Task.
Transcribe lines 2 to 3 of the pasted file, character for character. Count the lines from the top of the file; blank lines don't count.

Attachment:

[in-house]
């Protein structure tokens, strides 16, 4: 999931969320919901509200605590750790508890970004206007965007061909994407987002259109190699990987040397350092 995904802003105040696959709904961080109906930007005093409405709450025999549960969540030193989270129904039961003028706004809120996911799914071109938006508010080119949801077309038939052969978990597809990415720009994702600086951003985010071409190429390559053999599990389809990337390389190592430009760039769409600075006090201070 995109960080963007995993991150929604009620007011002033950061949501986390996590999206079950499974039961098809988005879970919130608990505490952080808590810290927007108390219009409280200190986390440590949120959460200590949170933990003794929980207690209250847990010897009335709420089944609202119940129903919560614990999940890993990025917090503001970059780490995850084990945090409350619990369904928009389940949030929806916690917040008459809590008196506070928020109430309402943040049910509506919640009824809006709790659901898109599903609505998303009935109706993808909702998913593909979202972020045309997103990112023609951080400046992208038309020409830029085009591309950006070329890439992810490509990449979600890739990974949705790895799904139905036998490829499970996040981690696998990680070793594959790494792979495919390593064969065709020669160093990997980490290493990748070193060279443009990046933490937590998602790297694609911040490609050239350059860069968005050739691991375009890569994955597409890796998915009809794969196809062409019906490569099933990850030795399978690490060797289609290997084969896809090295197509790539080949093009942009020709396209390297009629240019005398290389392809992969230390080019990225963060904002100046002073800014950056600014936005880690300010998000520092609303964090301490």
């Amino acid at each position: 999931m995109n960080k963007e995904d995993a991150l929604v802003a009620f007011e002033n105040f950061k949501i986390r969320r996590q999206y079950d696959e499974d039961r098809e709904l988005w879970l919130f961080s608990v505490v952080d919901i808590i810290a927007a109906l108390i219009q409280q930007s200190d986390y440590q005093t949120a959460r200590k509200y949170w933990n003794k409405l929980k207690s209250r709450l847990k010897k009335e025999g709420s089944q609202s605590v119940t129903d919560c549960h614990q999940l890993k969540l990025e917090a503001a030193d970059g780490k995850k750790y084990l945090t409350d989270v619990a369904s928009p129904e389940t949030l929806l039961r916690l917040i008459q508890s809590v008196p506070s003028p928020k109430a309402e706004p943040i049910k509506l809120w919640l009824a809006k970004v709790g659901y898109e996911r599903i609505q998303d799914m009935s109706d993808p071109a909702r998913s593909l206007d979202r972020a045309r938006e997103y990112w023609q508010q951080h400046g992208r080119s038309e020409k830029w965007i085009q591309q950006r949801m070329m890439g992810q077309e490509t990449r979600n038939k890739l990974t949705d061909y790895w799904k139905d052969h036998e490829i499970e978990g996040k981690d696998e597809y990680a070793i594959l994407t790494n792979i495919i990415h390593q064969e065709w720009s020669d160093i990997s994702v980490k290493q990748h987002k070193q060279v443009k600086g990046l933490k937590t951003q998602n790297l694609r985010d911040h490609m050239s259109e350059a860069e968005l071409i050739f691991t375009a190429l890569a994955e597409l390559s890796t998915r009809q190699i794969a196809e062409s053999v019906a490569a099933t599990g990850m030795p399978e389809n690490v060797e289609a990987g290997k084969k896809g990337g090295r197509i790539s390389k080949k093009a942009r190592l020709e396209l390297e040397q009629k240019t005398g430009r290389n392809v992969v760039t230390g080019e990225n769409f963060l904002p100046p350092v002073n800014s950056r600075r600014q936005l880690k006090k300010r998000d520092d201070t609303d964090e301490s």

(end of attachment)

């Protein structure tokens, strides 16, 4: 999931969320919901509200605590750790508890970004206007965007061909994407987002259109190699990987040397350092 995904802003105040696959709904961080109906930007005093409405709450025999549960969540030193989270129904039961003028706004809120996911799914071109938006508010080119949801077309038939052969978990597809990415720009994702600086951003985010071409190429390559053999599990389809990337390389190592430009760039769409600075006090201070 995109960080963007995993991150929604009620007011002033950061949501986390996590999206079950499974039961098809988005879970919130608990505490952080808590810290927007108390219009409280200190986390440590949120959460200590949170933990003794929980207690209250847990010897009335709420089944609202119940129903919560614990999940890993990025917090503001970059780490995850084990945090409350619990369904928009389940949030929806916690917040008459809590008196506070928020109430309402943040049910509506919640009824809006709790659901898109599903609505998303009935109706993808909702998913593909979202972020045309997103990112023609951080400046992208038309020409830029085009591309950006070329890439992810490509990449979600890739990974949705790895799904139905036998490829499970996040981690696998990680070793594959790494792979495919390593064969065709020669160093990997980490290493990748070193060279443009990046933490937590998602790297694609911040490609050239350059860069968005050739691991375009890569994955597409890796998915009809794969196809062409019906490569099933990850030795399978690490060797289609290997084969896809090295197509790539080949093009942009020709396209390297009629240019005398290389392809992969230390080019990225963060904002100046002073800014950056600014936005880690300010998000520092609303964090301490």
């Amino acid at each position: 999931m995109n960080k963007e995904d995993a991150l929604v802003a009620f007011e002033n105040f950061k949501i986390r969320r996590q999206y079950d696959e499974d039961r098809e709904l988005w879970l919130f961080s608990v505490v952080d919901i808590i810290a927007a109906l108390i219009q409280q930007s200190d986390y440590q005093t949120a959460r200590k509200y949170w933990n003794k409405l929980k207690s209250r709450l847990k010897k009335e025999g709420s089944q609202s605590v119940t129903d919560c549960h614990q999940l890993k969540l990025e917090a503001a030193d970059g780490k995850k750790y084990l945090t409350d989270v619990a369904s928009p129904e389940t949030l929806l039961r916690l917040i008459q508890s809590v008196p506070s003028p928020k109430a309402e706004p943040i049910k509506l809120w919640l009824a809006k970004v709790g659901y898109e996911r599903i609505q998303d799914m009935s109706d993808p071109a909702r998913s593909l206007d979202r972020a045309r938006e997103y990112w023609q508010q951080h400046g992208r080119s038309e020409k830029w965007i085009q591309q950006r949801m070329m890439g992810q077309e490509t990449r979600n038939k890739l990974t949705d061909y790895w799904k139905d052969h036998e490829i499970e978990g996040k981690d696998e597809y990680a070793i594959l994407t790494n792979i495919i990415h390593q064969e065709w720009s020669d160093i990997s994702v980490k290493q990748h987002k070193q060279v443009k600086g990046l933490k937590t951003q998602n790297l694609r985010d911040h490609m050239s259109e350059a860069e968005l071409i050739f691991t375009a190429l890569a994955e597409l390559s890796t998915r009809q190699i794969a196809e062409s053999v019906a490569a099933t599990g990850m030795p399978e389809n690490v060797e289609a990987g290997k084969k896809g990337g090295r197509i790539s390389k080949k093009a942009r190592l020709e396209l390297e040397q009629k240019t005398g430009r290389n392809v992969v760039t230390g080019e990225n769409f963060l904002p100046p350092v002073n800014s950056r600075r600014q936005l880690k006090k300010r998000d520092d201070t609303d964090e301490s």